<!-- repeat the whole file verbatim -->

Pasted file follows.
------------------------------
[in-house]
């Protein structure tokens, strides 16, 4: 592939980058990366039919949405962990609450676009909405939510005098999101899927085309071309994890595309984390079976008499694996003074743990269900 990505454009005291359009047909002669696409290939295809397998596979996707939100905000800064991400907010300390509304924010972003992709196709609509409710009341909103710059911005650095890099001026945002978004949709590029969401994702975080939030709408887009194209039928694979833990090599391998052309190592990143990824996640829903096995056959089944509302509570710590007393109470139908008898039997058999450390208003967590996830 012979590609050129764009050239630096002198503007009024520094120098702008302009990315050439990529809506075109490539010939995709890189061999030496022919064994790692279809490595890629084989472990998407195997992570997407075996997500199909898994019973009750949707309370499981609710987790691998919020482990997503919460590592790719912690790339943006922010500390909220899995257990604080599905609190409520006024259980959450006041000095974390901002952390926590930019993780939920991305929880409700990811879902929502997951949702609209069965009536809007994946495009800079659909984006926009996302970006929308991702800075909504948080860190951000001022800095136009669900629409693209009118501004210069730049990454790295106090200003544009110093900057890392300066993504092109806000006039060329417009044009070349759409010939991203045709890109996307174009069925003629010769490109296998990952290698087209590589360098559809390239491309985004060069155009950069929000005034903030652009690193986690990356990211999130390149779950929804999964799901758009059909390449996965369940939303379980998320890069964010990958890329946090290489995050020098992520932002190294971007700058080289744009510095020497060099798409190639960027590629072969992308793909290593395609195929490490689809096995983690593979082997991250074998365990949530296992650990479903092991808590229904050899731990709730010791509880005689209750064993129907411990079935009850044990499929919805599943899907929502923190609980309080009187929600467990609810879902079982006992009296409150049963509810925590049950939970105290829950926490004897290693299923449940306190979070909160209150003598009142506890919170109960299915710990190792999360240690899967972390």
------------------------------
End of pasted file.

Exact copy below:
[in-house]
């Protein structure tokens, strides 16, 4: 592939980058990366039919949405962990609450676009909405939510005098999101899927085309071309994890595309984390079976008499694996003074743990269900 990505454009005291359009047909002669696409290939295809397998596979996707939100905000800064991400907010300390509304924010972003992709196709609509409710009341909103710059911005650095890099001026945002978004949709590029969401994702975080939030709408887009194209039928694979833990090599391998052309190592990143990824996640829903096995056959089944509302509570710590007393109470139908008898039997058999450390208003967590996830 012979590609050129764009050239630096002198503007009024520094120098702008302009990315050439990529809506075109490539010939995709890189061999030496022919064994790692279809490595890629084989472990998407195997992570997407075996997500199909898994019973009750949707309370499981609710987790691998919020482990997503919460590592790719912690790339943006922010500390909220899995257990604080599905609190409520006024259980959450006041000095974390901002952390926590930019993780939920991305929880409700990811879902929502997951949702609209069965009536809007994946495009800079659909984006926009996302970006929308991702800075909504948080860190951000001022800095136009669900629409693209009118501004210069730049990454790295106090200003544009110093900057890392300066993504092109806000006039060329417009044009070349759409010939991203045709890109996307174009069925003629010769490109296998990952290698087209590589360098559809390239491309985004060069155009950069929000005034903030652009690193986690990356990211999130390149779950929804999964799901758009059909390449996965369940939303379980998320890069964010990958890329946090290489995050020098992520932002190294971007700058080289744009510095020497060099798409190639960027590629072969992308793909290593395609195929490490689809096995983690593979082997991250074998365990949530296992650990479903092991808590229904050899731990709730010791509880005689209750064993129907411990079935009850044990499929919805599943899907929502923190609980309080009187929600467990609810879902079982006992009296409150049963509810925590049950939970105290829950926490004897290693299923449940306190979070909160209150003598009142506890919170109960299915710990190792999360240690899967972390």